6 Problems A Giant Robot Would Actually Have
Well you've gone and done it, haven't you? You've wasted your first two wishes on a popsicle, and then a second popsicle, and now the genie's staring at you, and you're feeling the pressure and just knowing that you're going to fuck this up.
You're thinking of getting a giant robot, aren't you?
Well, bad move, friend. Can I call you friend, idiot? As much as it might seem like a great idea, having a giant robot would be a disaster, ruining everything you value, both in this life and the next one.
It's Too Big
For a giant robot to be worth anyone's time, it needs to be giant. Building-sized, at least. Which presents some pretty serious engineering challenges. I've talked about the square/cube law before, but it basically means that as something grows bigger, its volume grows faster than its surface area (or cross-sectional area.)
Who'd have guessed you'd ever need to know this?
Because the mass of something is proportional to its volume, while its strength is proportional to the cross-sectional area, a giant robot -- a giant anything -- will eventually become so big that it can't support its own weight. There would be similar problems with the power supply, plumbing, and heat dissipation. Basically, the humanoid form we all know and love only really works if it's about yea big.
Where "yea" is about as big as you are. I'll assume you're sucking in your stomach.
Sure, if you get one of these robots thanks to a genie or captive wizard, many of these problems would be magicked away. But not all of them. All your robot's weight would be resting on two relatively tiny feet, which would send you plummeting into the ground with every step. Imagine wading through a swampy field after a hard rain -- the kind of thing you lose a shoe in. That's what even the most basic stroll in your giant robot would be like. Walking in a built-up area, on concrete and asphalt, might help a bit, but that's going to wreck the roads. And raise the stakes. Because then, even the smallest mistake will lead to a car getting crushed or just the worst day ever at a petting zoo.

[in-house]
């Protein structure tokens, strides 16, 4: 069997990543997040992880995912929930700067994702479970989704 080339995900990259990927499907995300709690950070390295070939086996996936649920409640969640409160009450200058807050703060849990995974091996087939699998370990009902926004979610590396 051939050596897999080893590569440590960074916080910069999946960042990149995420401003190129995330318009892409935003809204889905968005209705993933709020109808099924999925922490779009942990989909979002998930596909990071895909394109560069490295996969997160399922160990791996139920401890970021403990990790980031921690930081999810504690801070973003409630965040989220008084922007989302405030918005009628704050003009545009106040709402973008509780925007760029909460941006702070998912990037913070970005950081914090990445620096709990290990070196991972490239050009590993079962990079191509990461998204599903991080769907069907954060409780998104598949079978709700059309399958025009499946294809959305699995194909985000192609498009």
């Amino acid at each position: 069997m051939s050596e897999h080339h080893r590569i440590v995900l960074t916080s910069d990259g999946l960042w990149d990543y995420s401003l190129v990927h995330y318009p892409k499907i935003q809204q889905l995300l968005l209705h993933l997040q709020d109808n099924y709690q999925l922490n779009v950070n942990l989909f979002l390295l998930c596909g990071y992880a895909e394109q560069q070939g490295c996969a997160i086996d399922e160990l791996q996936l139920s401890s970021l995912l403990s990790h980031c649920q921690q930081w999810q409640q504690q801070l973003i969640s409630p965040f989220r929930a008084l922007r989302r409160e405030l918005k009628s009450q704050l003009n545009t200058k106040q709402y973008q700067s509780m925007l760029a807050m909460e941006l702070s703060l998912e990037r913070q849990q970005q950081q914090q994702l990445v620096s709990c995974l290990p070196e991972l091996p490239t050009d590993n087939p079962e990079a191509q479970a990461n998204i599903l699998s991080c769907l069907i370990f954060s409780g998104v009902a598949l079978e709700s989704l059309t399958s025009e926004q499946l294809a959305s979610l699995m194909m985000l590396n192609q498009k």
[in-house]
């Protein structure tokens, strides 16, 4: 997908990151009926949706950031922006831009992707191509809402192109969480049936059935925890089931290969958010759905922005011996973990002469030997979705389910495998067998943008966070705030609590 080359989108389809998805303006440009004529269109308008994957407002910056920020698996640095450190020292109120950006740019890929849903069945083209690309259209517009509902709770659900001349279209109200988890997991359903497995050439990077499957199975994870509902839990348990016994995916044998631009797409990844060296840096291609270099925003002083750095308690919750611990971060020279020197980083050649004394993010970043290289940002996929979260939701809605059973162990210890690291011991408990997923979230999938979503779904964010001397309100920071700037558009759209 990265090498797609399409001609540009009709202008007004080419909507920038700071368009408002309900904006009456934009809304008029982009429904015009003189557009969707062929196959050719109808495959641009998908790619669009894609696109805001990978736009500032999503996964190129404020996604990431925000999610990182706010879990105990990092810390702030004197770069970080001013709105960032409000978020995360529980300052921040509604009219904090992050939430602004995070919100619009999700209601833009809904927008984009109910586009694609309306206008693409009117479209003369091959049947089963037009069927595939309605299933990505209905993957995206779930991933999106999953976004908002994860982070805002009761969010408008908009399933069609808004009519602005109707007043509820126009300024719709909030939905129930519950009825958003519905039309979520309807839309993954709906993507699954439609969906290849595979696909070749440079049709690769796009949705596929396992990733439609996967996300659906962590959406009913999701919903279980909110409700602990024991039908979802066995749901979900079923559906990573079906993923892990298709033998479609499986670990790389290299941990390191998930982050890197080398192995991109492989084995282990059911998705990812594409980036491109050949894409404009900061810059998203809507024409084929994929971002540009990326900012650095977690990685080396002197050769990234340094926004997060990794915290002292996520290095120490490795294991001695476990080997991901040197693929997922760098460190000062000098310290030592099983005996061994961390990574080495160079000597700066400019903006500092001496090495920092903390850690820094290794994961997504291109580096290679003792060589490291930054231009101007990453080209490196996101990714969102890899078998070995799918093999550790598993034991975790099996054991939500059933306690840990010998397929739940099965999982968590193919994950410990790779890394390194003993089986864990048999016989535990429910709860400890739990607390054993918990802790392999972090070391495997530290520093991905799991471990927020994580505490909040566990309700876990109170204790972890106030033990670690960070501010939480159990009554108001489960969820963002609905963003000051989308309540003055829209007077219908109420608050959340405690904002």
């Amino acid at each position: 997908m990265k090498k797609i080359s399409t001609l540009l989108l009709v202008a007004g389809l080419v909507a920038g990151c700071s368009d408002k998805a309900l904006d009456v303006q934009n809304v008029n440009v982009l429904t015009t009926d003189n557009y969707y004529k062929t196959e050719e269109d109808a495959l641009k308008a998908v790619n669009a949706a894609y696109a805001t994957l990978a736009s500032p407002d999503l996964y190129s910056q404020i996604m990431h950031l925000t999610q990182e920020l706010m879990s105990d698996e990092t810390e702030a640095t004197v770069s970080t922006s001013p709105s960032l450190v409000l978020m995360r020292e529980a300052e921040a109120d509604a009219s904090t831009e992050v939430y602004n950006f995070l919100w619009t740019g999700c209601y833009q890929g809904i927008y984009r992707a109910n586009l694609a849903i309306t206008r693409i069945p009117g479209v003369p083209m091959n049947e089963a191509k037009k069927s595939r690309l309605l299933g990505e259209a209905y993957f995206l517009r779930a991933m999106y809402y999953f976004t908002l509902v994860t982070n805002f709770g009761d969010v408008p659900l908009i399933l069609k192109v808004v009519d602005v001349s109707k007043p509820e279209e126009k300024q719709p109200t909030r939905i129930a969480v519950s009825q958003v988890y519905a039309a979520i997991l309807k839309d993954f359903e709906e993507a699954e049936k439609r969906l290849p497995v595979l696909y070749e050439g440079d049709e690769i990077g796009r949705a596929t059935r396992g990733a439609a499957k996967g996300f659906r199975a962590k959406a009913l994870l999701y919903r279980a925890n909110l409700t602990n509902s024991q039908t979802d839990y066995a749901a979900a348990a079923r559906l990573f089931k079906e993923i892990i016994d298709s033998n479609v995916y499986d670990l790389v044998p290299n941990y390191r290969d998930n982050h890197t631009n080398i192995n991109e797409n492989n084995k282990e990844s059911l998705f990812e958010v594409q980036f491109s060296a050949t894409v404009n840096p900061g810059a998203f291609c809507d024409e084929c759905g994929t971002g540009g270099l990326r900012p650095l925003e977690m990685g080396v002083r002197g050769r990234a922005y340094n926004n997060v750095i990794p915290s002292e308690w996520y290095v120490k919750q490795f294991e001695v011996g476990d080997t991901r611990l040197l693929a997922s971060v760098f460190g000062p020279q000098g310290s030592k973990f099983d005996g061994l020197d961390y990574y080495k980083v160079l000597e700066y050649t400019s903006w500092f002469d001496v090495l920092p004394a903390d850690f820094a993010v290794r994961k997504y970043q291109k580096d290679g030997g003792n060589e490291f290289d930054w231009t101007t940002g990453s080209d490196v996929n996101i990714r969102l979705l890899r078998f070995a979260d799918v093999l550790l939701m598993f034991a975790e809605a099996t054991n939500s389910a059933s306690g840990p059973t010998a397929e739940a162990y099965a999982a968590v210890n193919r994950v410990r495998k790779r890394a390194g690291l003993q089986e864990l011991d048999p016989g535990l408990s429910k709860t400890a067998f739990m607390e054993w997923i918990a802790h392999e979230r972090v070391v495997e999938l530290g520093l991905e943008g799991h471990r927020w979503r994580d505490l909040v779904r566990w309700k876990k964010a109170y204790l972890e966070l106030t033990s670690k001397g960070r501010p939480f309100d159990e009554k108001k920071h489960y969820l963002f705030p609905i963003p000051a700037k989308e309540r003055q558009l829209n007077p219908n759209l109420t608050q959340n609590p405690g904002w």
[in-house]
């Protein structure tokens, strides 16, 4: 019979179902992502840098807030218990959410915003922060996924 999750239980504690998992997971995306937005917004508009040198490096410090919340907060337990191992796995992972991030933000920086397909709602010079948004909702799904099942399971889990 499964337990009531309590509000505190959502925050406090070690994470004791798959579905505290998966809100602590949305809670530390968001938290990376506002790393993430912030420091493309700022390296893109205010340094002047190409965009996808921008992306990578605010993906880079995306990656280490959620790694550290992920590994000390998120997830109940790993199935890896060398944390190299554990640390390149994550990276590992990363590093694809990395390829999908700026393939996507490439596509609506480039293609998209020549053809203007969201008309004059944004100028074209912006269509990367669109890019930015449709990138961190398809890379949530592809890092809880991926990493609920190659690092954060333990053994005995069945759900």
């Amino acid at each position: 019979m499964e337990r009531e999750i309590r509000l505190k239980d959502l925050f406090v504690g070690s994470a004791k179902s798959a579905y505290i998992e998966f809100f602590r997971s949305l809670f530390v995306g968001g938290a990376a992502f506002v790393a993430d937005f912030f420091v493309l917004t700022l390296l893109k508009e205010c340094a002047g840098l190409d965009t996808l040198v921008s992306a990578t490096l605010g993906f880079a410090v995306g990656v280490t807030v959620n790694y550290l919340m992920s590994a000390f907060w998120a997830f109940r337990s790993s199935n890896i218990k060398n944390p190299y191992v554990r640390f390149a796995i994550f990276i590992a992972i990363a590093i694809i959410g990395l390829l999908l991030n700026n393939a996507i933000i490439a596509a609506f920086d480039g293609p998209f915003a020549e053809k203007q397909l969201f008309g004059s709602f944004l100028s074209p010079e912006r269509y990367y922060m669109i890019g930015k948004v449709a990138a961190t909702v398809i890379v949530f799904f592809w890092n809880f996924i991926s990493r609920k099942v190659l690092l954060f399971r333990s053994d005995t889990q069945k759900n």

Speaking of animal problems ...
Giant robots are, by definition, giant. And robots.
"You are, therefore you are, Tautology-Bot!"
That means they're tall, and have many nooks and crannies and other warm, flat surfaces. The types of places birds love to situate their nests. In the spring especially, you'll find your robot to be incredibly popular with nesting birds looking for a place to fuck.
And although that might sound funny, it will prove to be more than a small nuisance for you. Birds don't like people hanging around their nests, attacking and dive-bombing anyone who approaches. Unless you're planning on garaging your giant robot, for three or four months out of each year, you'll find it almost unusable, and also quite a bit more shit-caked than normal.
Related: Australian Birds Are Arsonists Now
Teens Constantly Trying To Trip You
There's something about the process of turning into a functioning human being which requires you to spend a few years as a self-centered asshole. This is typically known as "the teenage years," and is marked by an increase in lip, a worsening taste in music, and, most troubling of all, horseplay.
Knock it off, you troublesome teens.
What this means for you, as the only person in the area with a giant robot, is a dramatic increase in the number of pranks you'll suffer at the hand of local youths. You'll be going about your business commuting or saving the world, and hear them whispering and mocking you and gigglingly speculating about what you're compensating for.
Your misshapen genitals, that's what.